Doctors are using personal messaging apps like WhatsApp to share patient information in some Australian hospitals because communications technology is so out of date.

While many hospitals use computers for patient data, communications technology has often lagged behind, forcing doctors and technicians to transfer patient information on their personal phones rather than by fax or hand.

Hospitals have instead focused their technological efforts on reducing paperwork or introducing online medication ordering.

Unfortunately this has led to a mess of information management.

Healthcare software maker Alcidion (ASX:ALC) is trying to fix the problem with its ‘Miya’ electronic medical record (EMR) software for emergency departments, inpatient and outpatient services.

“Miya gathers data from health IT systems, makes it consistent (this is harder than it sounds) and runs algorithms to detect risk, predict problems before they occur and monitor patient care,” says Alcidion Chief Medical Officer Malcolm Pradhan.

What does it do?

Alcidion’s Miya system is ahead of the curve on “interoperability” which allows it to monitor patient data in real-time and predict emerging or unhandled risks.

Interoperability was the buzzword at last month’s Health Informatics Conference in Brisbane, where hospital informaticians gathered to talk standards and safety.

Interoperability allows information to be sent and received between any system, regardless of vendor. It’s a big issue in health IT where competing suppliers make money by selling modular systems that only speak with their own kind.

Does it work?

The driving factor of interoperable EMRs is patient flow. Hospitals want digital systems that are easy to use, help clinicians make fast decisions and centralise patient information.

Since 2013 the CSIRO e-health research centre has published positive results from patient flow prediction modelling tools at peak admission times such as Schoolies on the Gold Coast and the winter flu season.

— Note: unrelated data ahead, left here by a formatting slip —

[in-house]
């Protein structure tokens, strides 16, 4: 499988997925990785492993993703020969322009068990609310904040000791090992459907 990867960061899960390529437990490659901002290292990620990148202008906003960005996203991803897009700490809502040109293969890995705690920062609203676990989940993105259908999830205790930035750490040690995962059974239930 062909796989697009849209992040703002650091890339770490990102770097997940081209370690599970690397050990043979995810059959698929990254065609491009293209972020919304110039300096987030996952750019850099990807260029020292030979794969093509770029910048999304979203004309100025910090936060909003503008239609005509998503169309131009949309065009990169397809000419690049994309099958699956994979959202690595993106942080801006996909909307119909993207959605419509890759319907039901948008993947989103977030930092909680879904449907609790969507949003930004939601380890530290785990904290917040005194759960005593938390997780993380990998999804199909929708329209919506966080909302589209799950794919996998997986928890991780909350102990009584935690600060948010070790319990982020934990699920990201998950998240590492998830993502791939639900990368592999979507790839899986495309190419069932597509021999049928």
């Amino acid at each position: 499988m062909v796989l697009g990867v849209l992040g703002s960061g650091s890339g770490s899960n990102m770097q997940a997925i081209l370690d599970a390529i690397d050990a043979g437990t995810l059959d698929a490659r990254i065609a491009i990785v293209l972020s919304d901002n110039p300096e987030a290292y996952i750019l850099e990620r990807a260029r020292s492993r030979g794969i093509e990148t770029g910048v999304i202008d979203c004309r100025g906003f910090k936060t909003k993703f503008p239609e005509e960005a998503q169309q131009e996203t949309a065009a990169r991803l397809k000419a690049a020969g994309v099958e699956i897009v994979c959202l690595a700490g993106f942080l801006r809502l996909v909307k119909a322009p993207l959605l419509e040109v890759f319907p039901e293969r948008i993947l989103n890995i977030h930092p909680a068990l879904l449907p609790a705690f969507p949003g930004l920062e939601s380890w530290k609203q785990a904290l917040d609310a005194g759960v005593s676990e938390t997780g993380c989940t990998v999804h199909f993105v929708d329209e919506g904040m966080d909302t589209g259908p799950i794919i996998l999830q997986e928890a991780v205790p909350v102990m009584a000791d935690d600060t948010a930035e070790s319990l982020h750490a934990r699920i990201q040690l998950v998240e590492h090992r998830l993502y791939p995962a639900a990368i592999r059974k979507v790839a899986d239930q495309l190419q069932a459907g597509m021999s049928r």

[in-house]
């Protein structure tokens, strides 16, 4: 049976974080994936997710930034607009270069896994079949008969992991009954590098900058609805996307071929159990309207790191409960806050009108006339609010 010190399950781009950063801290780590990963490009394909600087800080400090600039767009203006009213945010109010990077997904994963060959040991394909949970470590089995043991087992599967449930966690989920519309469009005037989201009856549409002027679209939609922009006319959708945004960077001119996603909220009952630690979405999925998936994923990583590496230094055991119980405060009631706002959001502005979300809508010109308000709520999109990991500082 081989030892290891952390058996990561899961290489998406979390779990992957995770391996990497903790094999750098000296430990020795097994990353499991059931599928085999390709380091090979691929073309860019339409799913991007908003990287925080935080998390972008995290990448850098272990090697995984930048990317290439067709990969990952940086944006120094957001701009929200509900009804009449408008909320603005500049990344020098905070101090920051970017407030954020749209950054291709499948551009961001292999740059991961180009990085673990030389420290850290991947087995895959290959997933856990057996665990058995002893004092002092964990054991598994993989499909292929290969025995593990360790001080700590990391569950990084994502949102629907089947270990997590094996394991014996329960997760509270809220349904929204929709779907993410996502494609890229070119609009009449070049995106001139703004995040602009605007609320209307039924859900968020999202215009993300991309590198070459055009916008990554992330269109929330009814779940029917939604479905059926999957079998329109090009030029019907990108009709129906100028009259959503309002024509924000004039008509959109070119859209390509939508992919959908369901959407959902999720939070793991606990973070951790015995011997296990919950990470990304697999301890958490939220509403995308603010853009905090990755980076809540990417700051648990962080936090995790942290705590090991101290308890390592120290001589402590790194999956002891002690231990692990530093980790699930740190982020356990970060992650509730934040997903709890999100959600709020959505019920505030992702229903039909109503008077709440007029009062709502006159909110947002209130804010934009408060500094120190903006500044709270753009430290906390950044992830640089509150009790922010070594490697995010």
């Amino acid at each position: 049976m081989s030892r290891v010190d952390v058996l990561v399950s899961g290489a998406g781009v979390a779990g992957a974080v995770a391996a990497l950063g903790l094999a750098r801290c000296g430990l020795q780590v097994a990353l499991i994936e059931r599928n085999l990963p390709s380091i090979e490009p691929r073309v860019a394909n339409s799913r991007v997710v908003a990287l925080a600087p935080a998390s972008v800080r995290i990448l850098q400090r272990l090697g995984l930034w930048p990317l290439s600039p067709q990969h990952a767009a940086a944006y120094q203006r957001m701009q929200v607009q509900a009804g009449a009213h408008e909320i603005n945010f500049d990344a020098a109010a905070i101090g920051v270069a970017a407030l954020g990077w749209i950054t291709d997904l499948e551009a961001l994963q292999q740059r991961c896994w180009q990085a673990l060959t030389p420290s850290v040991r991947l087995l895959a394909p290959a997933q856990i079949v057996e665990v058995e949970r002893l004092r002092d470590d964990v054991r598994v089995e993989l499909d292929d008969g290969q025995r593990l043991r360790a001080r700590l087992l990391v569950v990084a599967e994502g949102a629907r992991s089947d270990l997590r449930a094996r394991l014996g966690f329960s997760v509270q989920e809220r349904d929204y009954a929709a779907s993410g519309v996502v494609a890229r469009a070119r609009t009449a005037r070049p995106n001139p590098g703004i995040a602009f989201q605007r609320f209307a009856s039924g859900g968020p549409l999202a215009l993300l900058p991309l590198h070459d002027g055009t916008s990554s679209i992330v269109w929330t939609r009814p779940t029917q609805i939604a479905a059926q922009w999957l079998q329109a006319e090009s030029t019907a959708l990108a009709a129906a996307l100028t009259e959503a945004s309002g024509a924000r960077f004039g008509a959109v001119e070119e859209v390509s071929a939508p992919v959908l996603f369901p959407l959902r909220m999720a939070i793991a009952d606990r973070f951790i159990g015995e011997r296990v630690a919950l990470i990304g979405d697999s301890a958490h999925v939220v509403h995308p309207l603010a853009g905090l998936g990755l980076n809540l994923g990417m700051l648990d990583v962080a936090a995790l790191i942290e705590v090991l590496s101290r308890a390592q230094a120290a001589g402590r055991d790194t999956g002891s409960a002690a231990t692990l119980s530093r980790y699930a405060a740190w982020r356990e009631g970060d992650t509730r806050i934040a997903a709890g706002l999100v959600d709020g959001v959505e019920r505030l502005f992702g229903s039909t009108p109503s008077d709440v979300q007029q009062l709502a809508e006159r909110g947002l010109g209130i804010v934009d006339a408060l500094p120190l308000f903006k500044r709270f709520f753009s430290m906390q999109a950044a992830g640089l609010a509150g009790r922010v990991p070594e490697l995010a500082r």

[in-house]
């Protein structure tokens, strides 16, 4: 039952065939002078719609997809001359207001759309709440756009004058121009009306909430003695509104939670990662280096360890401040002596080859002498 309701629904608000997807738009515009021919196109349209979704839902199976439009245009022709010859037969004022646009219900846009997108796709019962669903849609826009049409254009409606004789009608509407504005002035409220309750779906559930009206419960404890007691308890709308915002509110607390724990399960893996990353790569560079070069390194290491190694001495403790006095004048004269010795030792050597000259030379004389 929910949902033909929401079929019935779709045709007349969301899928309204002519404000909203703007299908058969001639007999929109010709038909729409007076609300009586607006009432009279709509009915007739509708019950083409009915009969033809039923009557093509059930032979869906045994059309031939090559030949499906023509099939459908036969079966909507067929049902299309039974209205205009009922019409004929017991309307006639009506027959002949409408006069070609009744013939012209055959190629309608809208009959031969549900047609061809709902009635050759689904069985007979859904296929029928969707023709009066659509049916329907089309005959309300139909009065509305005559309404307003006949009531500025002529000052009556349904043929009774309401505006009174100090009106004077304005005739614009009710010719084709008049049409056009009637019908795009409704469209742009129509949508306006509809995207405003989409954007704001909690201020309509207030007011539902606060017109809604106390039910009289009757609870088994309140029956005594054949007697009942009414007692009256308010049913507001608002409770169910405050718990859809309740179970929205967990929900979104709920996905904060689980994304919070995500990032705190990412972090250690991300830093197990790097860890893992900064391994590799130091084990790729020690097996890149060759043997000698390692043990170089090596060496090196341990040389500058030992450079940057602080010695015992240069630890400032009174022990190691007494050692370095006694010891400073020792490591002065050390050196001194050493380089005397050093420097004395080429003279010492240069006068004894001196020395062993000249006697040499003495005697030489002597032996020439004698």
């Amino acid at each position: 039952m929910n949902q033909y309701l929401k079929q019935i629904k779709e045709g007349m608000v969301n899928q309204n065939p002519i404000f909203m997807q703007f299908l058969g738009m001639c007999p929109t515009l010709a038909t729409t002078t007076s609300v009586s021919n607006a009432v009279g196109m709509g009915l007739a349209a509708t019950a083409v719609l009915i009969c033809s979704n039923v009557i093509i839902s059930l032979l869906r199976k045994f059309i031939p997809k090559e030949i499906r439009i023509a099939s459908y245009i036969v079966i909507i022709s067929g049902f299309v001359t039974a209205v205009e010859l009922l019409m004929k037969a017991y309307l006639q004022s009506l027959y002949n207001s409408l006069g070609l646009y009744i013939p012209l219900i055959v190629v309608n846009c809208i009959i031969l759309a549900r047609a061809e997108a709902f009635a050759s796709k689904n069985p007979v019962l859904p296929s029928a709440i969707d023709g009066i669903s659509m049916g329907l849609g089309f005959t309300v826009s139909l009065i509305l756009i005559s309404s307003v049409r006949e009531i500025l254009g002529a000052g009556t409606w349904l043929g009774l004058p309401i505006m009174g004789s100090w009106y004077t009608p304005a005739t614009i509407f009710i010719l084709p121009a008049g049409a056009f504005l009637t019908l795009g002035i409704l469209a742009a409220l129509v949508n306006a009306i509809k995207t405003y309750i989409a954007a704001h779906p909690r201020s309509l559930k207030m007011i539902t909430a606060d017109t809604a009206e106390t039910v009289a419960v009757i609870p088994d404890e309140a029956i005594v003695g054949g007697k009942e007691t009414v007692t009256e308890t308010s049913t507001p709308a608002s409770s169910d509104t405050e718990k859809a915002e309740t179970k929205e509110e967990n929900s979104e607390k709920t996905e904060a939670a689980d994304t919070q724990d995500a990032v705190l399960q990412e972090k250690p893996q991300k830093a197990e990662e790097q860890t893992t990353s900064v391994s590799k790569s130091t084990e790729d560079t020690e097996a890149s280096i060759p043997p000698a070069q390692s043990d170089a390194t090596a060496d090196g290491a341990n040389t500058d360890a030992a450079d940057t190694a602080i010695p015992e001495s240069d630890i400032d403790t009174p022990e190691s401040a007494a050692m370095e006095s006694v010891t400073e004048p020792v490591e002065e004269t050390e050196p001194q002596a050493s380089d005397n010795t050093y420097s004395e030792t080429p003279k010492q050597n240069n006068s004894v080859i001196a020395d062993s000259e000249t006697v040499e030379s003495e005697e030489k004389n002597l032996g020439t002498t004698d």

The aim was to optimise the progression of patients through hospitals and reduce frequency and number of readmissions.

Patient flow prediction has been shown to work, so it’s reasonable to expect healthcare facilities will want to give Miya a go.

What is the outlook for EMRs?

The Australian Digital Health Agency (AHDA) this month announced its strategy of allocating $374.2 million to the creation of electronic health records for every Australian by the end of 2018.

These records will be connected to the EMRs used by hospitals, and shared among health providers including GPs, pharmacists, specialists, diagnostic services and hospitals.

The undertaking is slated to be the world’s biggest corroboration of a single mobile health record per citizen. One of the main aims is to reduce medication error. (More people die from medication error than from road traffic accidents each year in Australia.)

A nationally-linked e-health record is not without its critics given the government’s history with the 2016 census and ongoing Centrelink debt issues.

This is something the entire industry will need to monitor.

Meanwhile, Alcidion is demonstrating the latest feature of its Miya system — access to outpatient services which will be crucial for clinicians in remote settings, as well as tele-health and mobile emergency applications.

Alcidion has agreements with Calvary Health Care, Private Hospital Group, NT Health, Tasmania’s Department of Health & Human Services as well as development partnerships with cardiovascular imaging data systems.

With distribution set for Australia and New Zealand, the company is aiming to take on the North American market in 2018.

Sharon Smith was a guest of the Health Informatics Conference 2017.